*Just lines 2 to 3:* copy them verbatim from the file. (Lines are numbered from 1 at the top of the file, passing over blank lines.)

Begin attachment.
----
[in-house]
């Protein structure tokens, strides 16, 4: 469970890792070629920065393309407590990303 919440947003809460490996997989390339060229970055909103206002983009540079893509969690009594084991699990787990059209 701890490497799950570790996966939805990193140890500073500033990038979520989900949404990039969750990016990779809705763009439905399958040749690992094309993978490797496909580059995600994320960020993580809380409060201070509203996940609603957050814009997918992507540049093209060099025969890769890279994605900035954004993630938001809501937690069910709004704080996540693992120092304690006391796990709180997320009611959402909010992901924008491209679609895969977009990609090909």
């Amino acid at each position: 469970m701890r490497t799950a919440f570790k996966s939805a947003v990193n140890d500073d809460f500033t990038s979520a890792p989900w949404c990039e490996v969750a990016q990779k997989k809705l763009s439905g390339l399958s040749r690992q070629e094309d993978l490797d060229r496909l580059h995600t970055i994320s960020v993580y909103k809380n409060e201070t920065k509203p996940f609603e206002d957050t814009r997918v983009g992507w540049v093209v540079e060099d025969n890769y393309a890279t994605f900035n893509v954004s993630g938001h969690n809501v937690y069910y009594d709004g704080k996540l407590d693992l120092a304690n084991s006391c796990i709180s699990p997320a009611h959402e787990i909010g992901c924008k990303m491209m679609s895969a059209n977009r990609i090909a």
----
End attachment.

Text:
């Protein structure tokens, strides 16, 4: 469970890792070629920065393309407590990303 919440947003809460490996997989390339060229970055909103206002983009540079893509969690009594084991699990787990059209 701890490497799950570790996966939805990193140890500073500033990038979520989900949404990039969750990016990779809705763009439905399958040749690992094309993978490797496909580059995600994320960020993580809380409060201070509203996940609603957050814009997918992507540049093209060099025969890769890279994605900035954004993630938001809501937690069910709004704080996540693992120092304690006391796990709180997320009611959402909010992901924008491209679609895969977009990609090909």
């Amino acid at each position: 469970m701890r490497t799950a919440f570790k996966s939805a947003v990193n140890d500073d809460f500033t990038s979520a890792p989900w949404c990039e490996v969750a990016q990779k997989k809705l763009s439905g390339l399958s040749r690992q070629e094309d993978l490797d060229r496909l580059h995600t970055i994320s960020v993580y909103k809380n409060e201070t920065k509203p996940f609603e206002d957050t814009r997918v983009g992507w540049v093209v540079e060099d025969n890769y393309a890279t994605f900035n893509v954004s993630g938001h969690n809501v937690y069910y009594d709004g704080k996540l407590d693992l120092a304690n084991s006391c796990i709180s699990p997320a009611h959402e787990i909010g992901c924008k990303m491209m679609s895969a059209n977009r990609i090909a």